Q: How did you happen to start working for the family business?
AAfter my last deployment, my body had just kind of gone to absolute hell. I discovered I had Hodgkin’s Lymphoma — two cystic masses that spread through my torso and almost into my lungs. I recovered, but I wasn’t in shape to be in the Army anymore.

I started working here in 2010. I was the weapons product manager for a while, then the director of marketing, (then) business development, (then) sales, and then kind of (moved into) an interim president role.

Dad and I worked together. It was like any family business. Sometimes it was harmonious; sometimes it was not. My dad and I were kind of the unstoppable force and the immovable object, and that could cause major problems. But at the end of the day, we both wanted the same thing — move the company forward and develop new things.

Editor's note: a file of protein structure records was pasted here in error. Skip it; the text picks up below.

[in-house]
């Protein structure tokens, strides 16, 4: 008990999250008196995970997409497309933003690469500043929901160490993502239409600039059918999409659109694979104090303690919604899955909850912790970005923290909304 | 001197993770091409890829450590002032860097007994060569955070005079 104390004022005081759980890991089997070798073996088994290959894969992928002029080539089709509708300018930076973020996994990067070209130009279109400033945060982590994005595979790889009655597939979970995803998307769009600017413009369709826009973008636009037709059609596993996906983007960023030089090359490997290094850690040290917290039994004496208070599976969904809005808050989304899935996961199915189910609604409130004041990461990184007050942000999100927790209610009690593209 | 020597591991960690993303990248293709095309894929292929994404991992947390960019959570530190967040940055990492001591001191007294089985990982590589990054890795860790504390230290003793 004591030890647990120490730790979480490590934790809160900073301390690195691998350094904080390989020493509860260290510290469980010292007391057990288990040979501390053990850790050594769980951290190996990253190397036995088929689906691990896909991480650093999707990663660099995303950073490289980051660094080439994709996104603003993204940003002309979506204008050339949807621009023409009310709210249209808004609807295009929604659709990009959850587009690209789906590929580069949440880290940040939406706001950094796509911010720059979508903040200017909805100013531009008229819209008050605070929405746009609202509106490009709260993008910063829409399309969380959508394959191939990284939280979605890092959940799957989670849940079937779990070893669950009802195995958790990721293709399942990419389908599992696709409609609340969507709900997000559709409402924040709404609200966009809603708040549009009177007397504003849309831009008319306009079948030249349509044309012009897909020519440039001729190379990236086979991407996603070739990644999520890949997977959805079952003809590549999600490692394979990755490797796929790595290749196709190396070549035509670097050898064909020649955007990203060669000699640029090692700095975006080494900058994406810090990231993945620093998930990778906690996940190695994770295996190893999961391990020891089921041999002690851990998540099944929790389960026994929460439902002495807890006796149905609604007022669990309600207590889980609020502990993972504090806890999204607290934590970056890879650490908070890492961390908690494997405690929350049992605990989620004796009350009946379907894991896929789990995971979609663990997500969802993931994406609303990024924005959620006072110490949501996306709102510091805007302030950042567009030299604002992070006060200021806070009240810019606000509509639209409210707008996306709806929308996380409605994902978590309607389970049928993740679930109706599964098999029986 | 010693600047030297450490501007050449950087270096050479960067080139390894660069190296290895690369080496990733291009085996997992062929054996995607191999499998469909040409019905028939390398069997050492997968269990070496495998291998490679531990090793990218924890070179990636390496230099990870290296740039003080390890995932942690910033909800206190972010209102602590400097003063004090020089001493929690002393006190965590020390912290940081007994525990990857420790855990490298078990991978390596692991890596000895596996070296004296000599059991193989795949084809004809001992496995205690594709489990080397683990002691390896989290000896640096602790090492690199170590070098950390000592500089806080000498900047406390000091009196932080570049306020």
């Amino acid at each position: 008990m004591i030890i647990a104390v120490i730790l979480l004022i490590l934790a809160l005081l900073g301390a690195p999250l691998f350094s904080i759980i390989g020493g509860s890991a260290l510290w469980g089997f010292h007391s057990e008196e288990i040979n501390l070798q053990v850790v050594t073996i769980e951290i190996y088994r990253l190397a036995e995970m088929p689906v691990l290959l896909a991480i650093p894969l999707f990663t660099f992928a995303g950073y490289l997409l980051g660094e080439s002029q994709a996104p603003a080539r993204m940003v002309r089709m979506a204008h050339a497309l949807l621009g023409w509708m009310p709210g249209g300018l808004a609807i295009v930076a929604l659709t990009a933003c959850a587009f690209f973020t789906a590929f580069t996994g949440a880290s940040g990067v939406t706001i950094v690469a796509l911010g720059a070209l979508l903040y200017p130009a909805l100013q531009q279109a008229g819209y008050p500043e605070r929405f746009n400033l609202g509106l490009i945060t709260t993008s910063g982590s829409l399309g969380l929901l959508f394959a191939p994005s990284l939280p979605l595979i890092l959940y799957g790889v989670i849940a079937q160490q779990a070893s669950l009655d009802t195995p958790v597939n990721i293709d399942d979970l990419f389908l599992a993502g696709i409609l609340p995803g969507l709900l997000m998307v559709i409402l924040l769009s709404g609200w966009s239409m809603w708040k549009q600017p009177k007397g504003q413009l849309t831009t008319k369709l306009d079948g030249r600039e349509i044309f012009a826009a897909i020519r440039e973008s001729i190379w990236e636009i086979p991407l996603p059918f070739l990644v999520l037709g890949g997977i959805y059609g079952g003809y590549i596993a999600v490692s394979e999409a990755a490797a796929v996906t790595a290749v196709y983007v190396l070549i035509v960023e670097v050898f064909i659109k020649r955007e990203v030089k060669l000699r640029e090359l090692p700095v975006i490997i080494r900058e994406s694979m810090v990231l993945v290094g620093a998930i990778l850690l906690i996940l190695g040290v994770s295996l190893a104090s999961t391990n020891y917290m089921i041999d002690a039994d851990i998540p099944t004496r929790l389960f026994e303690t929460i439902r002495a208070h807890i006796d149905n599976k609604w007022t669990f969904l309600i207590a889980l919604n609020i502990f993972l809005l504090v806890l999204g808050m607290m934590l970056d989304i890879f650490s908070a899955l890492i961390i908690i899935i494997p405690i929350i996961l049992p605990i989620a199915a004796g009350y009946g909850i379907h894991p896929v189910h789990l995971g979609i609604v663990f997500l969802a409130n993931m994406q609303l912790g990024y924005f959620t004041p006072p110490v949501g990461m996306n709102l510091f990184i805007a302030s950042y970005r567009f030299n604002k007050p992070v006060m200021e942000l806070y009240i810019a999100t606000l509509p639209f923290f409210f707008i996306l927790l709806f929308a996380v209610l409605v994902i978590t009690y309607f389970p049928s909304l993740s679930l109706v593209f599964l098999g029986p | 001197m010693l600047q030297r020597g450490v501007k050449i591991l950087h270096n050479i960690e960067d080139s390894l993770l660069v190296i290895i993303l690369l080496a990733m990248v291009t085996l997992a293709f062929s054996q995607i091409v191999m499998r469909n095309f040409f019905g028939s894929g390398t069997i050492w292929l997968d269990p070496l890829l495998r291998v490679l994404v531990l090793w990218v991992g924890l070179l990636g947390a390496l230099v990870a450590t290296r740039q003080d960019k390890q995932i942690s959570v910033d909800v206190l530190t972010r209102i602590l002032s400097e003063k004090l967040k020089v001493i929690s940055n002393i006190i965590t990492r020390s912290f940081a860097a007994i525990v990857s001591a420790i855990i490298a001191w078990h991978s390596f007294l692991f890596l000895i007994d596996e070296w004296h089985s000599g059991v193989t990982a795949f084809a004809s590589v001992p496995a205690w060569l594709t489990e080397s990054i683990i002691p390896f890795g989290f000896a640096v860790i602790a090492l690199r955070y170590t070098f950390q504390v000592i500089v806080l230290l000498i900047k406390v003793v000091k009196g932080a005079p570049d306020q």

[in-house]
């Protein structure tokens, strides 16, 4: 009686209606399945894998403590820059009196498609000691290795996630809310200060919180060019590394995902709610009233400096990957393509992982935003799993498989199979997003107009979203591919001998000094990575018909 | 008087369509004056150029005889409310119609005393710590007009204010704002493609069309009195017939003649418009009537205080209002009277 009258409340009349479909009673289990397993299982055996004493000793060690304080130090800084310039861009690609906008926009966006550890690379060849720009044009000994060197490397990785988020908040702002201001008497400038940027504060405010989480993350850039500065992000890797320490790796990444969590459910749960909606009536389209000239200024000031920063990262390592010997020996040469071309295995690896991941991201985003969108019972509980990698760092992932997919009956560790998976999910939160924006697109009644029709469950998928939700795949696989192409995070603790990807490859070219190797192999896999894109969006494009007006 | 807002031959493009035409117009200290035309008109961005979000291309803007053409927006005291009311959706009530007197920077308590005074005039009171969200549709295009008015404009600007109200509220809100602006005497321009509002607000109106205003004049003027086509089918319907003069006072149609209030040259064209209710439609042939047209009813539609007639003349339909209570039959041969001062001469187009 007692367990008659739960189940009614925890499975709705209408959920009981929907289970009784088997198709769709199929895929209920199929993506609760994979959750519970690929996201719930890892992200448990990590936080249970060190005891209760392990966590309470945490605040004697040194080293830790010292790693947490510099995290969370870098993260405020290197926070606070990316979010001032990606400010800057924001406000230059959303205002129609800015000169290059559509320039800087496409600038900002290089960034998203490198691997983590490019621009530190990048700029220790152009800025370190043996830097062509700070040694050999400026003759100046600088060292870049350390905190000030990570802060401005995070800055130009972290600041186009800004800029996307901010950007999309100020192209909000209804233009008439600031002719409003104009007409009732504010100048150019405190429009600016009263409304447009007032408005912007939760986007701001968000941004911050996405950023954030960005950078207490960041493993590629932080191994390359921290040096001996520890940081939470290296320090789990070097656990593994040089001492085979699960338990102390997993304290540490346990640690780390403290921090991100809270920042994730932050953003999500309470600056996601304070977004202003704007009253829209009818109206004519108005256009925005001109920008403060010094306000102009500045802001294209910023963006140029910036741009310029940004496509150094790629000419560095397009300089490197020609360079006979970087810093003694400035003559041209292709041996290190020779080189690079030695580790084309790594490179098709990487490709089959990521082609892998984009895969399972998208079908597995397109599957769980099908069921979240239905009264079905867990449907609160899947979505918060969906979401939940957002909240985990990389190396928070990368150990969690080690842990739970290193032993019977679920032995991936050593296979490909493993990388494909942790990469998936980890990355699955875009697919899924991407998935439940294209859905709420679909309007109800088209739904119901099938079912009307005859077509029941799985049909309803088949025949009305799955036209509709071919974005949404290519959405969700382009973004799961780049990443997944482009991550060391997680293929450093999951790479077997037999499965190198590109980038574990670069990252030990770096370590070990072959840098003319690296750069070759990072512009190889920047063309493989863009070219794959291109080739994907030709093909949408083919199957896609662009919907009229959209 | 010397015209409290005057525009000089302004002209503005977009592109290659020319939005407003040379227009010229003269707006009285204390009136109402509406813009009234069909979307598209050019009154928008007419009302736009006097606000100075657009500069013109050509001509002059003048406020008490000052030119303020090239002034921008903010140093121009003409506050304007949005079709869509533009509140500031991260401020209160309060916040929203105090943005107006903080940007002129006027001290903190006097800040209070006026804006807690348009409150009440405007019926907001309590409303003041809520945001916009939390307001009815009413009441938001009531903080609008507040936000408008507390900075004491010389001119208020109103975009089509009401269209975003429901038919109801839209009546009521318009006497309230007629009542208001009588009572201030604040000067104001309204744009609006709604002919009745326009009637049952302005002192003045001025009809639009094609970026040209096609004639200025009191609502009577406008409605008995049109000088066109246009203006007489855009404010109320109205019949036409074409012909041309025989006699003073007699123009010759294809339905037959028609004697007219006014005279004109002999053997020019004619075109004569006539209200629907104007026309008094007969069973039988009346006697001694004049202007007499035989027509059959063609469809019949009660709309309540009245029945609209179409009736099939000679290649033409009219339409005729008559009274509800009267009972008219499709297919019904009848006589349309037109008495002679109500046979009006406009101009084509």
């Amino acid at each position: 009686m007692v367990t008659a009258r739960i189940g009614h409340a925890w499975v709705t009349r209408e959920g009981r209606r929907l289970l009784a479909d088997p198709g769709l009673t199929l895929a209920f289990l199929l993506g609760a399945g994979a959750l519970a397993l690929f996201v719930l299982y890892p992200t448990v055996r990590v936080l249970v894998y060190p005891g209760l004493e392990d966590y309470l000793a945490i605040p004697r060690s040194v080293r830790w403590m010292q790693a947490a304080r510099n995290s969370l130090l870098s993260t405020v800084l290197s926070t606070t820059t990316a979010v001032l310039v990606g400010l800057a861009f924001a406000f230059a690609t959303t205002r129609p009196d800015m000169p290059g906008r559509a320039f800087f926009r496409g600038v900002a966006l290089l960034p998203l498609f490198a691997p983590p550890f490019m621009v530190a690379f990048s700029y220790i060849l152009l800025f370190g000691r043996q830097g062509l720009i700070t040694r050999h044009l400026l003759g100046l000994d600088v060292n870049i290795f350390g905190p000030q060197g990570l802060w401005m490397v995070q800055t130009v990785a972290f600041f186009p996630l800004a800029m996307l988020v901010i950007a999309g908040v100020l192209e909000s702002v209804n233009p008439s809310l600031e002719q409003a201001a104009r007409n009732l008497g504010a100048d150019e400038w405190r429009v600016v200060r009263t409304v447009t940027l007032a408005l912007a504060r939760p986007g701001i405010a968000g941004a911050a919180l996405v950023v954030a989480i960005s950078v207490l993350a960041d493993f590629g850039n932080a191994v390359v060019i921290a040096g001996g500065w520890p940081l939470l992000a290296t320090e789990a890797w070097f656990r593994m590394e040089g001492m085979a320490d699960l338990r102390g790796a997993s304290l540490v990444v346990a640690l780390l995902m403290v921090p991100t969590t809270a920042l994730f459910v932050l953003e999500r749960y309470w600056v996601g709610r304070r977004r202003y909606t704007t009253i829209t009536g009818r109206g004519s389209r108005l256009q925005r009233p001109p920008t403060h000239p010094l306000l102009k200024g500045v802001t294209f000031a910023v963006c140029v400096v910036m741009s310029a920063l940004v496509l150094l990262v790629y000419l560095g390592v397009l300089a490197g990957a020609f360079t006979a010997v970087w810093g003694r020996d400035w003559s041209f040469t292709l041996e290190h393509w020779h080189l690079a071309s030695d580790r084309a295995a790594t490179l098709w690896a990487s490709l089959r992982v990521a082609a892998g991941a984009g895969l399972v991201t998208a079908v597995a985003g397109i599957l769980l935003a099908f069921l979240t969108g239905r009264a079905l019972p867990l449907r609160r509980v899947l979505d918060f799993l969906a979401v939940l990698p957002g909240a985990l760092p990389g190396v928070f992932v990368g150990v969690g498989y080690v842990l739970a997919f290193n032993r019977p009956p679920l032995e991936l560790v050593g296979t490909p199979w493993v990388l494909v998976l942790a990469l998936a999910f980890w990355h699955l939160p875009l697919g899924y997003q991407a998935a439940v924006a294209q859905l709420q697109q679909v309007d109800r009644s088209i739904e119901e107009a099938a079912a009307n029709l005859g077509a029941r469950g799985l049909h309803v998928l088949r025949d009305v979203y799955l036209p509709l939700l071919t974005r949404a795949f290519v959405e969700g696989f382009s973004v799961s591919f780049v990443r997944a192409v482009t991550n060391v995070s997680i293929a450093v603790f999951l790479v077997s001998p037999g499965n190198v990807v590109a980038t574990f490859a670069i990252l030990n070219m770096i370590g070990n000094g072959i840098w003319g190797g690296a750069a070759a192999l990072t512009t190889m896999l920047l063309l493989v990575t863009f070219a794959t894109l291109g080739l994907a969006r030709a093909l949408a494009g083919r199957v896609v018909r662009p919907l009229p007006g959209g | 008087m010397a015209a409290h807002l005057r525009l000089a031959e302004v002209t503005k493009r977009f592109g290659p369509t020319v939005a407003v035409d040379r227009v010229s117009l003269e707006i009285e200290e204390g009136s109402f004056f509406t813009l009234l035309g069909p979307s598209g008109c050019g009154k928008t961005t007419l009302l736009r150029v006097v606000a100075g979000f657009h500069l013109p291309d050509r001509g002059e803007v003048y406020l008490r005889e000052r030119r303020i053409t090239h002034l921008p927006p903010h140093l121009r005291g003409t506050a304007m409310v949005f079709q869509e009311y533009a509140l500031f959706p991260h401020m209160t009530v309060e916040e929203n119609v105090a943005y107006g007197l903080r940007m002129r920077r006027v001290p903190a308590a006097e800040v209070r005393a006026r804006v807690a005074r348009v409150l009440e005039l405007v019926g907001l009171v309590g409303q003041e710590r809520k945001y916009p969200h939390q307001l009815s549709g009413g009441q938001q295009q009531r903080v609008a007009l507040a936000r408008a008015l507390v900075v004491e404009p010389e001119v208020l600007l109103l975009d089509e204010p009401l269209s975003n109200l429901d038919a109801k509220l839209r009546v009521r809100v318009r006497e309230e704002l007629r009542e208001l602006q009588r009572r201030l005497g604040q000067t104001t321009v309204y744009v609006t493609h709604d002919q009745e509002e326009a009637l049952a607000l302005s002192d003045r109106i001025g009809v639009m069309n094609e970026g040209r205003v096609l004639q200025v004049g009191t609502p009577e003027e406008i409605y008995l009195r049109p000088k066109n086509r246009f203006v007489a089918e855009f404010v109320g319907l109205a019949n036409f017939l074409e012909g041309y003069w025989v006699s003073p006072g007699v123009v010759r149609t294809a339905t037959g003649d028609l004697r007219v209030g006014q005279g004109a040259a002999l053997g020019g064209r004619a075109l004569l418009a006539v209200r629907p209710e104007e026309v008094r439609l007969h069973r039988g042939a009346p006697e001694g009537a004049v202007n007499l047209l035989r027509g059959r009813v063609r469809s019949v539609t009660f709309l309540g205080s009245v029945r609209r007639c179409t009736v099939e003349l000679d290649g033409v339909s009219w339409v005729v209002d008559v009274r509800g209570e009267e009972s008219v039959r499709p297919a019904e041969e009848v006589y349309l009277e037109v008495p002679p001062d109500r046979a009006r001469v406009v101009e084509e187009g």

Before he died, my dad basically told me, “You know, you do a lot of things I don’t agree with (and in ways) I wouldn’t do them, but they are working better than anything that I’ve ever tried.” That was the greatest thing he ever could have said to me.

Q: What does the future look like for B.E. Meyers & Co.?
AI’m interested in where we are going as an advanced laser company at our core. That doesn’t always equate to strapping something on a weapons system. Rather, what can we do with the skills we have?

We are looking at the future in terms of mapping, sensing, and measuring. Whether it’s LIDAR (Light Detection and Ranging) or some other multisensor fusion capability, how do we take the skills we have and apply them in new ways?

I’m a map nerd, so that’s a big point of interest for me. LIDAR is used in so many mapping configurations. There’s an infinite number of things that you can do. I would be really interested in bathymetry, mapping the ocean floor, doing things that are a little bit outside the curve for us. How do you make something that you sell a lot of, but you also are doing something pretty different?

I think that’s it. Do something different and have fun with it.